The Author is a Financial Economist with over ten years of experience in the Zambian Financial and Capital Markets in and with companies and institutions such as the Lusaka Securities Exchange, Securities and Exchange Commission, Aon Zambia and many other participants. He is also a freelance economic journalist from Lusaka who writes about currency, commodities, macroeconomic policy and markets from the Global and Domestic Perspectives. He can be found on Twitter at @MutwaleM.

12 COMMENTS

  1. Good morning my top fans and my f00lish haters in diaspora. Yes you, I am talking to you hater!

    Its Friday today I don’t want negative news like these articles. We are in a pandemic and no economy is reacting normally. No one has time to read this boring essay

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  2. Morning KZ, i have read it and the part i like is the last paragraph which has some sense in it. Over regulation tends to be a bottleneck for starting entrepreneurs. Am sure the government has already started relaxing some of that but more needs to be done.

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  3. Informative. “…This can only be done by democratizing the financial services sector and drastically scaling back all regulations so that the average Zambian is capable of starting any enterprise, in any industry, at any scale…” Spot on!! IDC and ZCCM need to take the lead.

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  4. Right now, as it stands, waiting for a copper-based recovery or a more accommodative global capital market may no longer be a feasible option, so to quote a 2016 candidate Trump, what do we have to lose?

    AM JUST LISTENING TO #SAVUKA BY SLAPDEE
    ati tabakutinya, tabakutole #SAVUKA
    ZAMBIANS NEED TO WAKE AND TAKE THE BULL BY ITS HORNS#2021

  5. Thanks for this enlightening article. No matter how high the copper price is, if you are not putting enough copper on the market, you cannot benefit from the price. The variable that is missing in the analysis is the amount of copper Zambia has produced this year.
    May I also add that when one writes for the public, please either expand the abbreviations or avoid them altogether.

  6. Whatc

    What they are not saying is he kwacha is also affected by political uncertainty in Zambia because of lungus brutal crackdowns on democratic freedoms.

    Zambia and lungu risk being listed pharahia status in western countries.

    The west is very weary of another Mugabe in the making in our region.

  7. There you go cadres accusing someone of selling your mine more 50 years later copper prices going up and you are on decline mode, while the arabs make use of their resources. Ask Chile they’re benefiting and you’re not. We are not. To make matters worse thieving liquidator cadre is helping himself to our mine

  8. I think the issue is production.Zambia should produce more but ba Lungu needs people to help me manage the economy.Kwacha can’t contine depreciating.If he wants to win elections next let him manage the kwacha before it’s too late.Traders are suffering coz they can’t buy anything and sell.He should be very smart.This development we have and if Kwcha can be managed today Lungu will beat HH in 2021.Let him do magic everyday.If it takes meeting on weekly basis with economists but not fake economists .Ba Lungu we want PF to win elections next year please manage the kwacha.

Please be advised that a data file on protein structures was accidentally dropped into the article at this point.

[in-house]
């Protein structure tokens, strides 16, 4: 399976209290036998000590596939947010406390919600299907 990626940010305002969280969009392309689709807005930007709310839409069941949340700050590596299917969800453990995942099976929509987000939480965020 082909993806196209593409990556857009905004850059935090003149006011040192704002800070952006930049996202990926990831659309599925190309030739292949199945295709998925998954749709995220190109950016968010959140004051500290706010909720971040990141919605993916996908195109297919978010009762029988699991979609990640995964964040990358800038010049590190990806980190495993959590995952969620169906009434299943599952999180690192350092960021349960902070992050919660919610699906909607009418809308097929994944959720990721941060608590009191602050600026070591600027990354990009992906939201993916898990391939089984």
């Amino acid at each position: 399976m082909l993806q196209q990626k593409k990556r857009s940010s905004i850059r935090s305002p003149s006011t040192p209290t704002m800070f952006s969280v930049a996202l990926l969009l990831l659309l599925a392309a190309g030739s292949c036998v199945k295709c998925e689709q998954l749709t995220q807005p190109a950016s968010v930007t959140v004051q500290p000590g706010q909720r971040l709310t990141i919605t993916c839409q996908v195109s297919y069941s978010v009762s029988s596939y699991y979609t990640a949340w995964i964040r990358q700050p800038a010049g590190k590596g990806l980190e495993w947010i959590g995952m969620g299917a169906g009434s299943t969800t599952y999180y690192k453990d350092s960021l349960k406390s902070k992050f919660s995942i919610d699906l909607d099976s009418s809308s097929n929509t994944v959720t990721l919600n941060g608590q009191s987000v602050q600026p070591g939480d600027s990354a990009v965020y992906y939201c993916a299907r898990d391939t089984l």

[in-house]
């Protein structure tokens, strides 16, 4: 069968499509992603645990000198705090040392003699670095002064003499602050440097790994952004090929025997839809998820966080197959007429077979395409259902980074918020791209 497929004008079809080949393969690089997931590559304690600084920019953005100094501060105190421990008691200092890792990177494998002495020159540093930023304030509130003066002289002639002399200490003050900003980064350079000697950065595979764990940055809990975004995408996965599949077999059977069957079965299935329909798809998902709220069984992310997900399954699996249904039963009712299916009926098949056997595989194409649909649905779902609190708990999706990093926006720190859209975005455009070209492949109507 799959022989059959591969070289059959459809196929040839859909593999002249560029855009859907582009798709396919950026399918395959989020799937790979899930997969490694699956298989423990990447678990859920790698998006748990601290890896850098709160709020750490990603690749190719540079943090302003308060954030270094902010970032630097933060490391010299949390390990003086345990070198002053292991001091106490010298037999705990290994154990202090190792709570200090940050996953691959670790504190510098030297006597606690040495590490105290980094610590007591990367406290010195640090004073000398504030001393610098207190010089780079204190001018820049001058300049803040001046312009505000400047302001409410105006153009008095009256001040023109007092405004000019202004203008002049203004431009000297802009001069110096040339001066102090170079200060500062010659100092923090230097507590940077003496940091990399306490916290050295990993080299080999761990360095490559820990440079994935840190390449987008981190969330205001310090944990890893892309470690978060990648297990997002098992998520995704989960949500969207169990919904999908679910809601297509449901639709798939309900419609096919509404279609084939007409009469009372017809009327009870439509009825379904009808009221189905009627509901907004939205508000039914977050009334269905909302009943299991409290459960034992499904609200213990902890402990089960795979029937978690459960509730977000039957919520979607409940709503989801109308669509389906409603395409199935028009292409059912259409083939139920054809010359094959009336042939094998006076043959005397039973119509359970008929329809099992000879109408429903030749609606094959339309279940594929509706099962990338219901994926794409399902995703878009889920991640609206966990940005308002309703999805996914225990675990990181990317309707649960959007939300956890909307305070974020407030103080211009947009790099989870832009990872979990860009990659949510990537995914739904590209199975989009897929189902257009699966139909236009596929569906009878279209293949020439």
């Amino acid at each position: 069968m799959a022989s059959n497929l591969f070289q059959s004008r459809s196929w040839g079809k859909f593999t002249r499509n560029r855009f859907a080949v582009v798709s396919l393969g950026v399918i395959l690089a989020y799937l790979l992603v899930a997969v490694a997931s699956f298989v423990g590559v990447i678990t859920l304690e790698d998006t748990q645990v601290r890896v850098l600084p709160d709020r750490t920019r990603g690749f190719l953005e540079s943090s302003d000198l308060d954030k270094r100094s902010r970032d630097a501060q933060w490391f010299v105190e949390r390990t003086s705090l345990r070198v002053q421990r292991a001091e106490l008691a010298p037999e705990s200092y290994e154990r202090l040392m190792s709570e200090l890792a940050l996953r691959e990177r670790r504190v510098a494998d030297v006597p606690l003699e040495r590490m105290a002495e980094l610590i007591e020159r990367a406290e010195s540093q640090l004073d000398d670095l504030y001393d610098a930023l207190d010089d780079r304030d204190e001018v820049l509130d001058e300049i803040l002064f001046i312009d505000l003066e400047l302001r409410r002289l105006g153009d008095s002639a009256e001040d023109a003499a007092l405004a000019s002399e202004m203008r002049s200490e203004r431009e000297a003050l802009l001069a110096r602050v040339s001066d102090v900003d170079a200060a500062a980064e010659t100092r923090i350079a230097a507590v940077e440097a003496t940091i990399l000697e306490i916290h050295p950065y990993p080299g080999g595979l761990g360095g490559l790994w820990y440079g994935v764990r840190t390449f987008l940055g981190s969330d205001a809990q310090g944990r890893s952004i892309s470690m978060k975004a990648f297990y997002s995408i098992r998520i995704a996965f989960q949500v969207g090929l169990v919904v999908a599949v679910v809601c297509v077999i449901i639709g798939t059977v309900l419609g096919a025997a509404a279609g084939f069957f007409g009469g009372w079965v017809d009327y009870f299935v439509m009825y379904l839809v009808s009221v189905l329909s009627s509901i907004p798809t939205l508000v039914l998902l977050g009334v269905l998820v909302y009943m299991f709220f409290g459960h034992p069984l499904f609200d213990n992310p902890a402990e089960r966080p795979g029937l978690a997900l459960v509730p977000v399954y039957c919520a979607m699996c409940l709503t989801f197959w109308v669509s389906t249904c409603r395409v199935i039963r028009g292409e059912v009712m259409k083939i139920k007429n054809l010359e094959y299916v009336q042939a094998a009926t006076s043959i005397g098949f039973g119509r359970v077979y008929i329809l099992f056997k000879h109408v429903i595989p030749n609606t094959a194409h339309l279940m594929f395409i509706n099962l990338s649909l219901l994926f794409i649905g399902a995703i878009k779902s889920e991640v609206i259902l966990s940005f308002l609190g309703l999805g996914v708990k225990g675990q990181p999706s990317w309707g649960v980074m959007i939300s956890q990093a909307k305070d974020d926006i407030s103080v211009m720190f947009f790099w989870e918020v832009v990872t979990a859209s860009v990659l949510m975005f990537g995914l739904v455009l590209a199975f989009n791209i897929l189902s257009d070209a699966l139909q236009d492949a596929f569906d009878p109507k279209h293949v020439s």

Thet is the only thing u need to do and elections will be won otherwise u gonna lose coz people won’t vote except HH supporters.We don’t like HH coz he sold assets but we are dissappinted with how you’re managing…

  9. I think the issue is production.Zambia should produce more but ba kateka needs people to help me manage the economy.Kwacha can’t contine depreciating.If he wants to win elections next let him manage the kwacha before it’s too late.Traders are suffering coz they can’t buy anything and sell.He should be very smart.This development we have and if Kwcha can be managed today Kateka will beat HH in 2021.Let him do magic everyday.If it takes meeting on weekly basis with economists but not fake economists .Ba Lungu we want PF to win elections next year please manage the kwacha.

    Thet is the only thing u need to do and elections will be won otherwise u gonna lose coz people won’t vote except HH supporters.We don’t like HH coz he sold assets but we are dissappinted with how you’re managing

  10. Bwana Lungu’s regretable era has seen the Zambian economy slowly deteriorate.Prosperity continues to diverge further away from Zambians.

  11. This is just the result of 25 of neoliberal economic policies which sold off the mines to the usual suspects. Switzerland is now the main exporter of Zambian copper. None of which ever makes it to Switzerland, of course. However that’s where Glencore is headquartered.

    There is no correlation between the Kwacha and the copper price because they two have parted ways. The Kwacha is laboring under the Rothschild barons’ Eurobond debt, and the copper profits are syphoned off by the Rothschild barons’ Glencore (Tony Hayward is a co-investor in Vallares with Nathaniel Philip, future 5th Lord Rothschild, who now has Swiss citizenship) to their Habsburg masters in Switzerland.